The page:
Liu Xiaobo was awarded the Nobel Peace Prize Friday in Norway.
Beijing today called the award of the Nobel Peace Prize to a Chinese dissident “blasphemy.” “Liu Xiaobo is a convicted criminal sentenced to jail by Chinese justice authorities for violation of Chinese law,” said Ma Zhaoxu, a Foreign Ministry spokesman. “His acts are in complete contradiction to the purpose of the Nobel Peace Prize.”
Mr. Liu is serving an 11-year sentence, handed down on Christmas Day 2008, for subverting state power. He was detained for, among other things, his sponsorship of Charter 08, a manifesto calling for a “free, democratic and constitutional nation.”
Chinese media was silent about the award to the country’s most prominent dissident. People’s Daily, the Communist Party’s flagship publication, led with a story about the stock market. There was nothing about the prize on government websites or on CCTV, the state broadcaster. Beijing blocked transmission of the BBC and other foreign broadcast media when the prize was announced. Chinese cell phone carriers deleted text messages carrying news of the award.
The central government’s efforts were futile, however. Chinese chatrooms were abuzz with the news and filled with congratulations for the imprisoned Liu. High school children and college students from China were sending out messages on Liu to the Nobel website. QQ, the popular Chinese instant messaging system, carried news of Beijing’s reaction to the prize. Because of the award, tens of millions of Chinese will, for the first time, learn Liu Xiaobo’s name—and what he is trying to accomplish.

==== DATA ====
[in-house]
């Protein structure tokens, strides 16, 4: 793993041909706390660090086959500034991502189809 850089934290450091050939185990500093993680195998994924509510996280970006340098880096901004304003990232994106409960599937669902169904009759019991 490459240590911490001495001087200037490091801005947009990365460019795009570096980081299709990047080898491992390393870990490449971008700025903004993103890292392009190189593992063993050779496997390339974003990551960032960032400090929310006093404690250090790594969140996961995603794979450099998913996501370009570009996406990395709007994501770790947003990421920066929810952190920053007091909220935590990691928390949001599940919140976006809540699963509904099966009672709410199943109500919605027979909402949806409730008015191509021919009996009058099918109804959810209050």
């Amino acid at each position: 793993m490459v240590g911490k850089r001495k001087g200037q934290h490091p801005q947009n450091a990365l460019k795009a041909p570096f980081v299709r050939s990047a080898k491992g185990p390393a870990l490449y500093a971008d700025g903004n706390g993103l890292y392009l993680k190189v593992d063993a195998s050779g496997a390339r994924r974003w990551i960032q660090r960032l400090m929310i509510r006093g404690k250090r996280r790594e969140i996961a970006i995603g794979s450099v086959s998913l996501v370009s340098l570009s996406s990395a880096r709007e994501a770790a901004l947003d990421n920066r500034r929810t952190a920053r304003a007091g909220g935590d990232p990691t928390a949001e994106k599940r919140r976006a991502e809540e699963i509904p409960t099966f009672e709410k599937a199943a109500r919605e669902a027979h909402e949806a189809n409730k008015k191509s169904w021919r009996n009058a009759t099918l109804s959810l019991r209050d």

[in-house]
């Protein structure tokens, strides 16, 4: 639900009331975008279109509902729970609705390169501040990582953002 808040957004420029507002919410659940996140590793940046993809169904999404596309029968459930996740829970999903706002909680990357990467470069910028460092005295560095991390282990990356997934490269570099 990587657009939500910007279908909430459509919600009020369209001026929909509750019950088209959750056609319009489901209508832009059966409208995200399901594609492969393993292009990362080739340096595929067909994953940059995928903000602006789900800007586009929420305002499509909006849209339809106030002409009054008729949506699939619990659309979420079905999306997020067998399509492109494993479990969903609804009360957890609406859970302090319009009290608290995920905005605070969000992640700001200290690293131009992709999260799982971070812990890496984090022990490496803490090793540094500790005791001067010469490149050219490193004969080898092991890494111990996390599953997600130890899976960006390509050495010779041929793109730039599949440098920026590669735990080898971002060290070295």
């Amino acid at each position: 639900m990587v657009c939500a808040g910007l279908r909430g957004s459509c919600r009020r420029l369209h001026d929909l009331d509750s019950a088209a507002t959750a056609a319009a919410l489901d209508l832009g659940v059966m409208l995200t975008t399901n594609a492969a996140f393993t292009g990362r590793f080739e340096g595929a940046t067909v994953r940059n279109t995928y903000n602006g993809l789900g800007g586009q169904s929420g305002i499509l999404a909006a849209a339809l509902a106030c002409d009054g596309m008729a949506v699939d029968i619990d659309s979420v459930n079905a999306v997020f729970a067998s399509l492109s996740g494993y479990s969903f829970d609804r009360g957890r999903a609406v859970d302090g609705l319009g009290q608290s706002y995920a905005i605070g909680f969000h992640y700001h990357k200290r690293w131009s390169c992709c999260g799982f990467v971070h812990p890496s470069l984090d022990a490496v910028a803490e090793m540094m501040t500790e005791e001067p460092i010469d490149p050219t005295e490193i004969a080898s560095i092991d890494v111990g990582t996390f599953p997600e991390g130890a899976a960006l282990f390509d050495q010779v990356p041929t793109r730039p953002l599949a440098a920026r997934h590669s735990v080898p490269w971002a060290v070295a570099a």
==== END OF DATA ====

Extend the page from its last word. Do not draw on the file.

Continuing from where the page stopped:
China’s autocrats have a lot to be worried about. Nobel prizes have encouraged dissidents and shaken hardline governments. The 1984 award of the Peace Prize to Desmond Tutu, for instance, encouraged foreign countries to begin pulling out investments from South Africa. Nelson Mandela won the award in 1993, the year before his election as president.
Today’s announcement from Oslo signals to the Chinese people that the rest of the world stands behind their aspirations for a freer society. “Liu’s committed advocacy on behalf of democracy in China is, above all, intended for the benefit of the Chinese people,” Tutu and others stated in an open letter in January. The changes in Chinese society at this moment are momentous, even though we may not always see the transformation that is occurring. Mr. Liu’s award is bound to hasten the liberalization in China that must occur—for the benefit of everyone.
Gordon G. Chang is the author of The Coming Collapse of China. Follow him on Twitter @GordonGChang (http://twitter.com/GordonGChang)
Gordon G. Chang is the author of "The Coming Collapse of China." He writes a weekly column at Forbes.com. Follow him on Twitter @GordonGChang.